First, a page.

The Espresso Symphony
The taste, the smell, the sudden surge of energy in your body. Waking up. Up until a couple of months ago, these were the main reasons why I drank coffee in the morning. It was just a way to turn the crank and start my engine, so that I can drive into the sunrise of another day.
Most days I simply got my initial dose of caffein in the office, as almost all Berlin startups come with a fancy espresso machine in the employee kitchen (currently we have a Rocket Evoluzione v2, which is a lovely, E61-based machine). This was not only the most convenient, but also the cheapest way to get a proper cup of coffee.
Supply of good (free) coffee left me pretty much dry at home. Not only I usually had just some stale, old beans at hand, but I also had to rely on my trusted Aeropress + hand grinder combo, which usually deterred me from brewing coffee at home, and forced me to visit one of the third-wave coffee shops in the neighborhood.
When Sandra and I moved together, her parents gifted us one of the super-automatic machines from DeLonghi which, with a press of a button, grinds, tamps, and pulls an espresso shot. It even had a steam wand for steaming milk. From effort perspective that was definitely a step up from hand-grinding 36g of beans, but it was definitely a step down taste-wise. The problem with those machines is that all the steps in the process are fully automated, and therefore it is not really possible to tweak and influence the results. And to be frank, for someone used to good coffee the results are not very impressive.
Since we just moved to a new apartment, however, the top items on our shopping list were things a little more substantial for our day-to-day lives, such as wardrobes, tables, or chairs. Good coffee had to wait. It was however clear that as soon as we move past the moving in stage, the macchina collecting dust in the kitchen, completely unused, will be replaced by something a little more exciting.
The opportunity presented itself a few months later when we were organizing a housewarming brunch for our friends. If I was ever looking for a reason to finally buy an espresso machine, that was the right time.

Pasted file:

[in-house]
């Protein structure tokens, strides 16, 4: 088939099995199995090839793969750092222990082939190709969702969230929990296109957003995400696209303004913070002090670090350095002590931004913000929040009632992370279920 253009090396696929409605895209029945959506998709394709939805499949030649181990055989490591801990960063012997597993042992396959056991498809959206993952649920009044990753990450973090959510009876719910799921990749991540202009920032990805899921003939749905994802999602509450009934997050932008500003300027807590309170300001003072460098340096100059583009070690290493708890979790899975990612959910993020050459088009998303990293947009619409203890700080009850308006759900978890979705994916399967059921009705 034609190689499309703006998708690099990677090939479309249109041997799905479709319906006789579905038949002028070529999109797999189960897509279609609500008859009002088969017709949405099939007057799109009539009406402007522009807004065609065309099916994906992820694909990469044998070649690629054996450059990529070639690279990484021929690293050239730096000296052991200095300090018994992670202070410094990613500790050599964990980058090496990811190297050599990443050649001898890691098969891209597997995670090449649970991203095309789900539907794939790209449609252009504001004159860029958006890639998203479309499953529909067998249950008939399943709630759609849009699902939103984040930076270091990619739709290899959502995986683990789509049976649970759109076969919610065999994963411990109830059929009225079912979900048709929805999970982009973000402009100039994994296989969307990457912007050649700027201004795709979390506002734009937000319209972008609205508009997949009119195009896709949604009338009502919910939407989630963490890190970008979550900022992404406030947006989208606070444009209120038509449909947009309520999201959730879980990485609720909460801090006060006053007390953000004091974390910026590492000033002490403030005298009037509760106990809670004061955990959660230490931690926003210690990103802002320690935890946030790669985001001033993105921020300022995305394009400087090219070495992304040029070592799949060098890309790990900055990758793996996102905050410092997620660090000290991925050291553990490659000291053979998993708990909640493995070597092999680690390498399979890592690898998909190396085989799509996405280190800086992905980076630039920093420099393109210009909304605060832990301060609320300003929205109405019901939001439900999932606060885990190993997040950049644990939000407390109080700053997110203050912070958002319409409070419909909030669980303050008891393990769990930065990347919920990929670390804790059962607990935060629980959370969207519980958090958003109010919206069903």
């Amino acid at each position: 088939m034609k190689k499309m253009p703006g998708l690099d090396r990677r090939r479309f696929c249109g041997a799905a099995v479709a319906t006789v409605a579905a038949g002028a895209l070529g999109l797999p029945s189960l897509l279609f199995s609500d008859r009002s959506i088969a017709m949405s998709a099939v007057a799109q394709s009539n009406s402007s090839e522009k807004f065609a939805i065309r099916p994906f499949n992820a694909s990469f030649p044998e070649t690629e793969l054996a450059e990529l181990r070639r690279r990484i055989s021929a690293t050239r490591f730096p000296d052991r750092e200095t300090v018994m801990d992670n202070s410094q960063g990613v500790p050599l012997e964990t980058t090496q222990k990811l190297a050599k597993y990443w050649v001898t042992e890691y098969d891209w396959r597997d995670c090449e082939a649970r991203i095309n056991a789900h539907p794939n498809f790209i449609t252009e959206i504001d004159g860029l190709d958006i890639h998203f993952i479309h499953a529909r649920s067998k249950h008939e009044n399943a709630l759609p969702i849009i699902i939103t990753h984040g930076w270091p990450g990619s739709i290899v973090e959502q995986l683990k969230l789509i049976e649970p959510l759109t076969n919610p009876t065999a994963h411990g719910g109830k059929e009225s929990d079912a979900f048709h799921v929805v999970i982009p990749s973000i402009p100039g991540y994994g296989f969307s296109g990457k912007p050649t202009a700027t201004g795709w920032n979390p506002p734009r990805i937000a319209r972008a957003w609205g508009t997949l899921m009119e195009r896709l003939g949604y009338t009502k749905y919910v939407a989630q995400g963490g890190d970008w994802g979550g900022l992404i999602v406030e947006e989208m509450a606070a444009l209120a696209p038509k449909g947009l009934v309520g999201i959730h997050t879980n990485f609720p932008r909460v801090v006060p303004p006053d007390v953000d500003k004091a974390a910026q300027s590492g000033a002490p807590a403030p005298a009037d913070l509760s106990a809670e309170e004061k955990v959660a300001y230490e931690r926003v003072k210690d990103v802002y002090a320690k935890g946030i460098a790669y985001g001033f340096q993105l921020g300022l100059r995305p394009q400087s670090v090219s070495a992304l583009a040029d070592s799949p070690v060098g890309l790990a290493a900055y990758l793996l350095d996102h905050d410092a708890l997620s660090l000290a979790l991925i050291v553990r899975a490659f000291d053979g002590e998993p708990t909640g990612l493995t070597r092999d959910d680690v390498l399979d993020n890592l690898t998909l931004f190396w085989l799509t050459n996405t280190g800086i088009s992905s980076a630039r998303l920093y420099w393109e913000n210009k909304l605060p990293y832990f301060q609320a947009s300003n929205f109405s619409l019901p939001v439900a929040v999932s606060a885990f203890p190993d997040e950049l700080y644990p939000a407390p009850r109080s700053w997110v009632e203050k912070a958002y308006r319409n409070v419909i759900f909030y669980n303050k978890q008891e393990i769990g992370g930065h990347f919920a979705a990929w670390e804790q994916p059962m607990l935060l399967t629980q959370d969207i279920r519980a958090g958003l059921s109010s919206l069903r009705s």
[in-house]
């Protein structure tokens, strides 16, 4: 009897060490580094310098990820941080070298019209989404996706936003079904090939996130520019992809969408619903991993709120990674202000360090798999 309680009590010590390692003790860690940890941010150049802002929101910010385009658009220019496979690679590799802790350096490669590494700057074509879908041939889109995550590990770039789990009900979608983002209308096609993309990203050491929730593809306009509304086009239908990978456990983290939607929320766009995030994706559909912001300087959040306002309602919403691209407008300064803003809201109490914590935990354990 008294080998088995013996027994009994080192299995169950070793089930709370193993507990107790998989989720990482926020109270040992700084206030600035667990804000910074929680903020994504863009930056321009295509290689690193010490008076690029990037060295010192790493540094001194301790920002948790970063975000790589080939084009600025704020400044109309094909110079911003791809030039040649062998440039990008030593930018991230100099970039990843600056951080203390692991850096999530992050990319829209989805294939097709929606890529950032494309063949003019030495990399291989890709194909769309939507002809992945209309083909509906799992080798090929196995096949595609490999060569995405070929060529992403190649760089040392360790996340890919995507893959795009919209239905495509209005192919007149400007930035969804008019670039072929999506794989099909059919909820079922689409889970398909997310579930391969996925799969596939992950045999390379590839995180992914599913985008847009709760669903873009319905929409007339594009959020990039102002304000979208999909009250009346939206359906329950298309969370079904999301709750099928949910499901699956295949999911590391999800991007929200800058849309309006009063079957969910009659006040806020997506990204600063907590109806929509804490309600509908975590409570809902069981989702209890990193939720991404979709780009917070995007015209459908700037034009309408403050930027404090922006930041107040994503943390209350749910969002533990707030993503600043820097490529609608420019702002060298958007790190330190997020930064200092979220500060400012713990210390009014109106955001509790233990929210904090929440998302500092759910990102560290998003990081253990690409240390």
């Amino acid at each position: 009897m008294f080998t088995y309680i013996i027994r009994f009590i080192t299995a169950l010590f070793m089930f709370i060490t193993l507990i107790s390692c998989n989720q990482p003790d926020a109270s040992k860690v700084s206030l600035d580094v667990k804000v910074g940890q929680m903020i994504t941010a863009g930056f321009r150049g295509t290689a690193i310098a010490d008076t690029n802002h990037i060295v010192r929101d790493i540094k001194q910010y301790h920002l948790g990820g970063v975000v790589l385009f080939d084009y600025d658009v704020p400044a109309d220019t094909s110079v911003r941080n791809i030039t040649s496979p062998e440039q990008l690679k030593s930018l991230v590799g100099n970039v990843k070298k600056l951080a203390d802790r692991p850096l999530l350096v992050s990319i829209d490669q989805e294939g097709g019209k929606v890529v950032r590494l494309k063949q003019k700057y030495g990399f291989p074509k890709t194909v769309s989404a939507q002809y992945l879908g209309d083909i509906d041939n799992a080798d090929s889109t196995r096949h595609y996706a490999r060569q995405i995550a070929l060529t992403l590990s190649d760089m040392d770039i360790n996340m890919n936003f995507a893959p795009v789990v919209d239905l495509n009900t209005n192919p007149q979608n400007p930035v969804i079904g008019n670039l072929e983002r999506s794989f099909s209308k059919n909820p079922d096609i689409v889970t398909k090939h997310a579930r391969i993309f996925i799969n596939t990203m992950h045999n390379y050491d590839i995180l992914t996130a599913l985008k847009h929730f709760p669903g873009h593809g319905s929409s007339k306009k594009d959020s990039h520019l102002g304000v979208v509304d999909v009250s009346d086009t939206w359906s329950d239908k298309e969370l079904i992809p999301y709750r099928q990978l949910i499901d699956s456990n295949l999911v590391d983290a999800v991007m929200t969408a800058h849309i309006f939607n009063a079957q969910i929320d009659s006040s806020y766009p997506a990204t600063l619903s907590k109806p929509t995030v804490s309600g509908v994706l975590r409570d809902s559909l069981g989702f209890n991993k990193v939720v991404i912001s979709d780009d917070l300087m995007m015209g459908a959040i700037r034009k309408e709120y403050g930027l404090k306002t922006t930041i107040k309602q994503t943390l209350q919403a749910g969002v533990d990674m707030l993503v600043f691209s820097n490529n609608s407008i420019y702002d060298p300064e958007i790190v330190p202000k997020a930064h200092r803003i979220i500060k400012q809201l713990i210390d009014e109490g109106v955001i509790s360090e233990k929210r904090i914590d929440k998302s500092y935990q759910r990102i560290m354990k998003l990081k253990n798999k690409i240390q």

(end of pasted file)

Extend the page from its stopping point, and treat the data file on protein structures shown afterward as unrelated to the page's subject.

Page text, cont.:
As always, with such decisions, I went into full research mode, trying to figure out which of the thousand models on the market is the right one for me. I spent a couple of weekends and evenings consuming primarily what other people wrote and said on the Internet, constantly changing my mind. I’ll spare you the details of the decision process — its enough that Sandra had to listen to me for ages — but for those of you in the same situation I can recommend the following sources:
- Home Barista — huge community of coffee enthusiasts and home baristas. A ton of info from equipment reviews to brewing tips.
- Coffee Geek — Same as above. Probably the biggest database of coffee equipment with reviews. Might be slightly outdated at times.
- Seattle Coffee Gear — Shop with equipment which has a great series of video tests and reviews of mainly prosumer-level equipment.
- KaffeeWiki — The same as above, just focused on gear common and available in Germany.
The macchina arrives
The Silvia is somewhat of a legend among coffee enthusiasts, as it offers a lot of value for a fair price. It is a single-boiler system, which means it cannot make coffee and steam at the same time, but that’s fine if you’re not planning to make a lot of cups in a short time. It is also known to be a bit finicky (definitely not one-button magic) when it comes to the beans and the grind, but when tamed, it produces amazing results. It was quite an obvious choice, given the overwhelming amount of positive reviews and recommendations.
Among grinders the choice was much more difficult, as there are much smaller differences between different brands and models. A lot of people opt for Baratza Encore or Rancilio Rocky, but I decided to go with the little less legendary Eureka Mignon which looks a bit better, and it has a stepless grind adjustment, giving me a bit more precision when dialing in the grind.
The First Shot
Before pulling the first shot, my expectations were, obviously, really high. After all, I just spent quite a lot of money on a couple of pipes, a boiler, a pump, and other bits in a brushed aluminum housing. You can imagine my disappointment when the first espresso I made was, ehem, disappointing. No crema, no fruity taste, just dark brown bitter water. I wished for a miracle that did not happen.
Having done my research however, I was ready for this scenario and warned Sandra that she’ll have to suffer through a couple of not so great coffees before I hit the spot. Remember when I mentioned that the Silvia is a bit finicky?
At the end, it took me a couple of weeks (and about two bags of beans), but now I am able to consistently pull a nice espresso shot. Of course, it’s not a god shot yet, but I’m working on it! Most importantly, though, making coffee enriched my mornings with a little ritual, that gives me that extra kick to get out of the bed, turn on the machine to heat it up, and get everything ready to prepare the two cappuccinos for the way. Because, as with food, coffee always tastes better when you prepare it yourself.